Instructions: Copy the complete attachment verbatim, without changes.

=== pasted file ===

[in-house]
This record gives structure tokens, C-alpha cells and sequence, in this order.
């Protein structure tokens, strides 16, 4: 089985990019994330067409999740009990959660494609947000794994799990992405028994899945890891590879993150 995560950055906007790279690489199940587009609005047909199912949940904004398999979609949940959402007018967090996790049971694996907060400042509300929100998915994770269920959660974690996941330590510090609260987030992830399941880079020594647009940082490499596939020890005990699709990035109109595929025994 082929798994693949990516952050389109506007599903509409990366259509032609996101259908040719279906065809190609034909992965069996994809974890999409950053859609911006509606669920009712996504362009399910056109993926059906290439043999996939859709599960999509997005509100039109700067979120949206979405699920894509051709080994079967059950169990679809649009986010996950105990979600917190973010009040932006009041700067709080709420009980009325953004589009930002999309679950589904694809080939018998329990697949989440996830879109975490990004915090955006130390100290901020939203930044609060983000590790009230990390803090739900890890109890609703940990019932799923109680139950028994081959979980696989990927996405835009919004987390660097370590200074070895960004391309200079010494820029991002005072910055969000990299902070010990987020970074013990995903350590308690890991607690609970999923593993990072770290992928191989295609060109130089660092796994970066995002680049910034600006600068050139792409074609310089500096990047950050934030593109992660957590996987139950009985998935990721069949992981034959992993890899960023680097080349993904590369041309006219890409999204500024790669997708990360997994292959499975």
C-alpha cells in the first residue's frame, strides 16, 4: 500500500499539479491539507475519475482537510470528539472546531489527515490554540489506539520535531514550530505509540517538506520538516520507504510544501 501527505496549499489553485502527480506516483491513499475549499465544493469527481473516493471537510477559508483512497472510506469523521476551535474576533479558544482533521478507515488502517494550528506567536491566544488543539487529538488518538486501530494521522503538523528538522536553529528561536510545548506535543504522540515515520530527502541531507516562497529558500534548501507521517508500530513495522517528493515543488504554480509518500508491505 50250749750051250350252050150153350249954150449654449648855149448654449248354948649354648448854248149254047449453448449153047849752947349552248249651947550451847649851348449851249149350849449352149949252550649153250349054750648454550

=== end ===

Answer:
[in-house]
This record gives structure tokens, C-alpha cells and sequence, in this order.
């Protein structure tokens, strides 16, 4: 089985990019994330067409999740009990959660494609947000794994799990992405028994899945890891590879993150 995560950055906007790279690489199940587009609005047909199912949940904004398999979609949940959402007018967090996790049971694996907060400042509300929100998915994770269920959660974690996941330590510090609260987030992830399941880079020594647009940082490499596939020890005990699709990035109109595929025994 082929798994693949990516952050389109506007599903509409990366259509032609996101259908040719279906065809190609034909992965069996994809974890999409950053859609911006509606669920009712996504362009399910056109993926059906290439043999996939859709599960999509997005509100039109700067979120949206979405699920894509051709080994079967059950169990679809649009986010996950105990979600917190973010009040932006009041700067709080709420009980009325953004589009930002999309679950589904694809080939018998329990697949989440996830879109975490990004915090955006130390100290901020939203930044609060983000590790009230990390803090739900890890109890609703940990019932799923109680139950028994081959979980696989990927996405835009919004987390660097370590200074070895960004391309200079010494820029991002005072910055969000990299902070010990987020970074013990995903350590308690890991607690609970999923593993990072770290992928191989295609060109130089660092796994970066995002680049910034600006600068050139792409074609310089500096990047950050934030593109992660957590996987139950009985998935990721069949992981034959992993890899960023680097080349993904590369041309006219890409999204500024790669997708990360997994292959499975």
C-alpha cells in the first residue's frame, strides 16, 4: 500500500499539479491539507475519475482537510470528539472546531489527515490554540489506539520535531514550530505509540517538506520538516520507504510544501 501527505496549499489553485502527480506516483491513499475549499465544493469527481473516493471537510477559508483512497472510506469523521476551535474576533479558544482533521478507515488502517494550528506567536491566544488543539487529538488518538486501530494521522503538523528538522536553529528561536510545548506535543504522540515515520530527502541531507516562497529558500534548501507521517508500530513495522517528493515543488504554480509518500508491505 50250749750051250350252050150153350249954150449654449648855149448654449248354948649354648448854248149254047449453448449153047849752947349552248249651947550451847649851348449851249149350849449352149949252550649153250349054750648454550